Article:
Mira Feticu: George Steiner’s wardrobe

Roots! Read My World 2023

I believe all of us are shaped by the books we read when we were young. And I don’t shy away from saying what we read is secondary to the fact we read at all. Being exposed to books is what matters most. And it’s not just the books that matter, but our age as well. I remember how passionately I read Giovanni Papini’s Un uomo finito. I was way too young to read that book but I felt just as exhausted and disheartened in life as the character/author did. Though it’s more than that. A young reader, a child, is someone who still has an ‘empty’ wardrobe, in the words of George Steiner: “The open door which the child proffers to the day and night visitants out of the imaginary is one of pristine psychological truth. The room is, as yet, largely unfurnished. Wardrobes stand open to unicorns.” (George Steiner, Real Presences, ‘The Broken Contract’, p. 190)

As children we wait for the gods of Greek mythology, or any other mythology; we wait for the boat, and once we embark on that boat—or book, or rather: magical realm—we never leave it. But yet again, it’s more than that. Even during my childhood, I found comfort in literature. When I was twelve, my teacher gifted me The Story of San Michele by Axel Munthe. That book changed my life back then, but it also shaped me and remains part of me until this very day. I still rely on that book, much like someone relying on a dear aunt, or their grandparents. It’s a story about love for animals and for the world in general, despite the misery caused by humans. The reason the book made such an impression on me is because I read it during our years of hunger, when people would eat anything that was edible, including their chickens, if they had those, or their piglet. As a child you learn that the piglet you’ve been caressing for a year is slaughtered before Christmas. We ate it from snout to tail, including the intestines. In times of hunger you eat anything, but the image of slaughtering the piglet—the blood, the cutting of the body, the preparation, my family’s cruel satisfaction of having a proper meal for once—continues to haunt me. My body revolted, and I threw it all up. Not being able to discuss this with my family, I stumbled upon this doctor for the poor, Axel Munthe, who cared for and fought for all animals. A Swedish man that I did not know, who lived before I did and died before my parents were even born, but who I grew to love like someone that always has your back. Years ago, I visited his estate in Capri, Italy, which is a museum now. It turned out to be a reunion, because I knew the surroundings by heart, from his books. His story occupies a considerable space in my wardrobe. For me, the pristine truth, as Steiner calls it, came from a book by a Swedish man.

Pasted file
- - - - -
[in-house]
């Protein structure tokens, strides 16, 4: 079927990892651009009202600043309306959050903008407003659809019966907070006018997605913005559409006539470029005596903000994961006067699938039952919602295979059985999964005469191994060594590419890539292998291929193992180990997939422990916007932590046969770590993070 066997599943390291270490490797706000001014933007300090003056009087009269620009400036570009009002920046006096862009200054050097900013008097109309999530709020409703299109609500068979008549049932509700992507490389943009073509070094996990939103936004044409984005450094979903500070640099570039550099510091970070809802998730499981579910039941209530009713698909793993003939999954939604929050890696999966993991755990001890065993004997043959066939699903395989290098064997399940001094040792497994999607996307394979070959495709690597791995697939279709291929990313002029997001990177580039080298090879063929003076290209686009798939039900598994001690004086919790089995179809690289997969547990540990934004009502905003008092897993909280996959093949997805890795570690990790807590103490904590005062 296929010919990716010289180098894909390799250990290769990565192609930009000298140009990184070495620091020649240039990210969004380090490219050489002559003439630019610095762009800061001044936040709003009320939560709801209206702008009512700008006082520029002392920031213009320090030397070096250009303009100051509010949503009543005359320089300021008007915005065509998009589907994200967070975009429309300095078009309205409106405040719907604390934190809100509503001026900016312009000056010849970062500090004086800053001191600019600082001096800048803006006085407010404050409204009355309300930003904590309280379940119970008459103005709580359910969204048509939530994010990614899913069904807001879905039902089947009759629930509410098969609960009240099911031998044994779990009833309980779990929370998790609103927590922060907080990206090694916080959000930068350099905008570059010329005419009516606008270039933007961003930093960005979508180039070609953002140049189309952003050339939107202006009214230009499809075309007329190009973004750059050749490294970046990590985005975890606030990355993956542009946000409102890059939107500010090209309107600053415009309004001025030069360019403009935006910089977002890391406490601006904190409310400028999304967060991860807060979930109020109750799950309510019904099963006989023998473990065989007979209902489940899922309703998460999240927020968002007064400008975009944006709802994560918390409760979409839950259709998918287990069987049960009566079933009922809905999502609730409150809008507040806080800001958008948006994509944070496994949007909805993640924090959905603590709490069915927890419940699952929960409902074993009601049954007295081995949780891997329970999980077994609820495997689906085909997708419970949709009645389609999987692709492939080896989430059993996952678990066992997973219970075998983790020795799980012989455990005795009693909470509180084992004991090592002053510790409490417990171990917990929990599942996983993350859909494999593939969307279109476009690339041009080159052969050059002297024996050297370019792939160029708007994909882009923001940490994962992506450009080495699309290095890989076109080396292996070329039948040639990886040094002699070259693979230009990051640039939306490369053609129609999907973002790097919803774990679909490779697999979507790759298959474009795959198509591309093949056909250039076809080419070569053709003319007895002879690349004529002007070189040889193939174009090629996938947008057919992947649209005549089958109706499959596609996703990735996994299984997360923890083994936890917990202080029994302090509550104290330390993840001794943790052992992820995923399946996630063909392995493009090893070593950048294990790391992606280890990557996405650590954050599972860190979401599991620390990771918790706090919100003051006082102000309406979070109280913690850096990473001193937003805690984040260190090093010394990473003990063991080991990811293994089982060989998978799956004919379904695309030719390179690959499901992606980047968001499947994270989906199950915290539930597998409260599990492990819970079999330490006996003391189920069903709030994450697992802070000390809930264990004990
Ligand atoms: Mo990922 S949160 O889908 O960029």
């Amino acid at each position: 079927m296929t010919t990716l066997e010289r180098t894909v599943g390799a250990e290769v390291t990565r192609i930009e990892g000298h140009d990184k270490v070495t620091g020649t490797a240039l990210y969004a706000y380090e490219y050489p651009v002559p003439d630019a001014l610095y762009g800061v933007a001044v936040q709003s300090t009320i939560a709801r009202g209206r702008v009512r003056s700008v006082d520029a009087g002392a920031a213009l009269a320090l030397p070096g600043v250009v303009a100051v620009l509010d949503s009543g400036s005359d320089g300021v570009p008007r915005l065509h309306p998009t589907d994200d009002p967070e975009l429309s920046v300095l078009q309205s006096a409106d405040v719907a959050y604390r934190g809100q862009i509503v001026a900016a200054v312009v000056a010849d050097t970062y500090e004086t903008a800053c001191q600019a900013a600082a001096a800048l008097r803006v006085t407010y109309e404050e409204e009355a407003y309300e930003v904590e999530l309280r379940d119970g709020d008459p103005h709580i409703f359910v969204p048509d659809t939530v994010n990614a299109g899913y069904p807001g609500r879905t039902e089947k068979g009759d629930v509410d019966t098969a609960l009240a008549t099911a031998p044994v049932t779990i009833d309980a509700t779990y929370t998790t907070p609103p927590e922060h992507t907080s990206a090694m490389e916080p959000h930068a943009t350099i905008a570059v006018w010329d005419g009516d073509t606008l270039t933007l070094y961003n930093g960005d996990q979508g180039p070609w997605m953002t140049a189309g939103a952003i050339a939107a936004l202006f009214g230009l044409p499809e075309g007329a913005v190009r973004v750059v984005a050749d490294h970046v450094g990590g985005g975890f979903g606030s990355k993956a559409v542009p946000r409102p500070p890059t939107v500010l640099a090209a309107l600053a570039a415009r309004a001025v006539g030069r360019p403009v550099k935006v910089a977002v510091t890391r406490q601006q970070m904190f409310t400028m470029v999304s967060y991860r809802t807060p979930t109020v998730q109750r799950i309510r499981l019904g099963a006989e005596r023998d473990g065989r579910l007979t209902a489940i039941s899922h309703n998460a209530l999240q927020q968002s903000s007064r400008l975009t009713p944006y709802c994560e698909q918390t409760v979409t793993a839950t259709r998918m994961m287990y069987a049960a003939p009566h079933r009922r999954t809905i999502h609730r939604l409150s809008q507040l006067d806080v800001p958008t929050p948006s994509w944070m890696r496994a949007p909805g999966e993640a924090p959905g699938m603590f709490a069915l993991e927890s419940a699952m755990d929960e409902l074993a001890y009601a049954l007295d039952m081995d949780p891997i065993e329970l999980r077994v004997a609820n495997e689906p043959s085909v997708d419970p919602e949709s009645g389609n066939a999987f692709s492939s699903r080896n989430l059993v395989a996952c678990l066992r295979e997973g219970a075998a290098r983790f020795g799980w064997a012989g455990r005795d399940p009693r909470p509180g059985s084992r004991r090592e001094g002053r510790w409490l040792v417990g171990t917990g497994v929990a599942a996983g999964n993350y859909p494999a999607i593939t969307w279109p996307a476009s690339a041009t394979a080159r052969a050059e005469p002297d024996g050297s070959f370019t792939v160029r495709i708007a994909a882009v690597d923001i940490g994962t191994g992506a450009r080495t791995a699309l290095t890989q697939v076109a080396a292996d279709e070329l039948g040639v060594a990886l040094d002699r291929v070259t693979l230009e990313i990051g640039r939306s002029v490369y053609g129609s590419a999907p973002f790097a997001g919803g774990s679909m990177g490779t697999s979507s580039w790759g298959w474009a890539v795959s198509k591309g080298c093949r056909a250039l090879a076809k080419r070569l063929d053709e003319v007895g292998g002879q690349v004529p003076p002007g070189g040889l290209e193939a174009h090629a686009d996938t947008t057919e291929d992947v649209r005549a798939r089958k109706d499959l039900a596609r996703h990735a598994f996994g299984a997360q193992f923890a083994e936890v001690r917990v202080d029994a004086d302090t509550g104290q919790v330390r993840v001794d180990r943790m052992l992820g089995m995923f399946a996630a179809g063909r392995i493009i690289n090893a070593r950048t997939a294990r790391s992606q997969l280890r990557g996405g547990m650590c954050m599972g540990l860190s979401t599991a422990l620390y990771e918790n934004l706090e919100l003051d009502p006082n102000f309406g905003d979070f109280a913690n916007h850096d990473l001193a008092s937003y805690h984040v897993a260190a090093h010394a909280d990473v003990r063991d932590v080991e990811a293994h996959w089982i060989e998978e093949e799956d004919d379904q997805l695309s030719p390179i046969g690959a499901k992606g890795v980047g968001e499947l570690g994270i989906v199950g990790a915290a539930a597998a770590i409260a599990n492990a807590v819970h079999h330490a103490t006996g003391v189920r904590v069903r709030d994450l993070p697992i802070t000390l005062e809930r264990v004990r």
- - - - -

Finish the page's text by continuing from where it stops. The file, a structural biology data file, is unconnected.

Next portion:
In my childhood, I embraced Greek mythology as a tangible reality—and I still approach it as such. I’ve noticed the same with my daughter. A few years ago, she told me that for the longest time she believed the gods from Greek mythology were ‘real’, to which I replied that they most certainly were. We laughed with delight and love, as we shared our passion for mythology. When I was young, I came across Homer, and not long after I got into the classics: Ovid, Horace, Virgil. Dante, Cervantes. Not to mention the marvelous Marguerite Yourcenar, who shaped my upbringing. If there’s any good in me, it’s because of her books. From the age of thirteen, I was in boarding school. It had a library, but I was also allowed to visit the enormous, well-stocked public library, where writers from an older generation were studying in the halls. I admired them, I learned from them, and despite      totalitarianism, communism, hunger, and the loss of my village, I was able to live in and with literature. I clung to books and text, and during that time I developed an affection for the Text that evolved into an obsession throughout my years. I cannot live without Text—it remains an ongoing revelation to me. I was already captivated by Text back then, and I continue to hold on to it. Text is the sole anchor in my life that I’ve always had and always will have. My loves from those years are still my great loves. My faith lies in literature, not in infatuation, for only literature revolves around a profound and decisive kind of love. To this day, I rely on Axel Munthe, Homer, Dante, Cervantes. Later, I encountered Borges and the world of literary studies, Barthes, Foucault, Ricoeur, who validated my intuitive tools: I was an interpreter of the Text, nothing more, nothing less. I am a worshiper, an ultra-orthodox admirer of the literary Text, which I consider to be my own Talmud.

Some people can always call a family member, regularly visit their families, have everything at their fingertips. I can relate to that sentiment when I’m in bed at night, unable to get comfortable due to a hard cover or spine. That’s when I experience the same thing. I feel at home in my family of books.

Translated by Adiëlle Westercappel